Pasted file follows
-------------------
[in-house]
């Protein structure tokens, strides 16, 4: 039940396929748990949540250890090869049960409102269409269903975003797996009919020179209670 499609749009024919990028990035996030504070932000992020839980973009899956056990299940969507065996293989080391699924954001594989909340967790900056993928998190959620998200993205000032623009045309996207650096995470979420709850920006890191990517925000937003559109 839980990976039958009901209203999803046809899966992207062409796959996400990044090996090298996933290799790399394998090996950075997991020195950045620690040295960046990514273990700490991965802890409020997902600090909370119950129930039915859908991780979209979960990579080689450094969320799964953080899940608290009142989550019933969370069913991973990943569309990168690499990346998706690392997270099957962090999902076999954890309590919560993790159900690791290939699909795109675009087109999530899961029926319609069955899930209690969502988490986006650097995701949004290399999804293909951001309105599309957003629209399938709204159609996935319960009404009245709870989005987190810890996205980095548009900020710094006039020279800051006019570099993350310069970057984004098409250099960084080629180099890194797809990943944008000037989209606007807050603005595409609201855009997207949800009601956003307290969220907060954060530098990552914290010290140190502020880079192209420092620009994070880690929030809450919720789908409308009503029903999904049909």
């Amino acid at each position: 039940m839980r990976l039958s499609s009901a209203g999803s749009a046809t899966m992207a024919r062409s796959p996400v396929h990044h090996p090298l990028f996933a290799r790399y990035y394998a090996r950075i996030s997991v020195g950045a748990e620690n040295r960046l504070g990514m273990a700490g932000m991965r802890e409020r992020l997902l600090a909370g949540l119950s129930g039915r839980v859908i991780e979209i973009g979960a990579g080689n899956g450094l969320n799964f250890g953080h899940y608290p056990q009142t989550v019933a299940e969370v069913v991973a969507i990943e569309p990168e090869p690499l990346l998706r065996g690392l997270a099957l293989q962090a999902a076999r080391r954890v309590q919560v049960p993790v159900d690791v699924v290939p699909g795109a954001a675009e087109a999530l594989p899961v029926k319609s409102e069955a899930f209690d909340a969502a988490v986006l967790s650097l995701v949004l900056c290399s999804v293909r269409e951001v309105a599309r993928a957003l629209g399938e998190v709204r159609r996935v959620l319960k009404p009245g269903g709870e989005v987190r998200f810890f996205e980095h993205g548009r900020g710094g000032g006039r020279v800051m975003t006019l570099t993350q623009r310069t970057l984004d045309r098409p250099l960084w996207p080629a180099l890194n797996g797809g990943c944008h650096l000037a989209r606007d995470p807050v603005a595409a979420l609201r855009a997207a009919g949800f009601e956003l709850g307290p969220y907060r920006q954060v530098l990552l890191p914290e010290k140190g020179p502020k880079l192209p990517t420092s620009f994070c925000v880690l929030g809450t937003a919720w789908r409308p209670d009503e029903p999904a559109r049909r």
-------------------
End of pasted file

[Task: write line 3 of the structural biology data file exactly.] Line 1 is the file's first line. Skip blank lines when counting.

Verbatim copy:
């Amino acid at each position: 039940m839980r990976l039958s499609s009901a209203g999803s749009a046809t899966m992207a024919r062409s796959p996400v396929h990044h090996p090298l990028f996933a290799r790399y990035y394998a090996r950075i996030s997991v020195g950045a748990e620690n040295r960046l504070g990514m273990a700490g932000m991965r802890e409020r992020l997902l600090a909370g949540l119950s129930g039915r839980v859908i991780e979209i973009g979960a990579g080689n899956g450094l969320n799964f250890g953080h899940y608290p056990q009142t989550v019933a299940e969370v069913v991973a969507i990943e569309p990168e090869p690499l990346l998706r065996g690392l997270a099957l293989q962090a999902a076999r080391r954890v309590q919560v049960p993790v159900d690791v699924v290939p699909g795109a954001a675009e087109a999530l594989p899961v029926k319609s409102e069955a899930f209690d909340a969502a988490v986006l967790s650097l995701v949004l900056c290399s999804v293909r269409e951001v309105a599309r993928a957003l629209g399938e998190v709204r159609r996935v959620l319960k009404p009245g269903g709870e989005v987190r998200f810890f996205e980095h993205g548009r900020g710094g000032g006039r020279v800051m975003t006019l570099t993350q623009r310069t970057l984004d045309r098409p250099l960084w996207p080629a180099l890194n797996g797809g990943c944008h650096l000037a989209r606007d995470p807050v603005a595409a979420l609201r855009a997207a009919g949800f009601e956003l709850g307290p969220y907060r920006q954060v530098l990552l890191p914290e010290k140190g020179p502020k880079l192209p990517t420092s620009f994070c925000v880690l929030g809450t937003a919720w789908r409308p209670d009503e029903p999904a559109r049909r």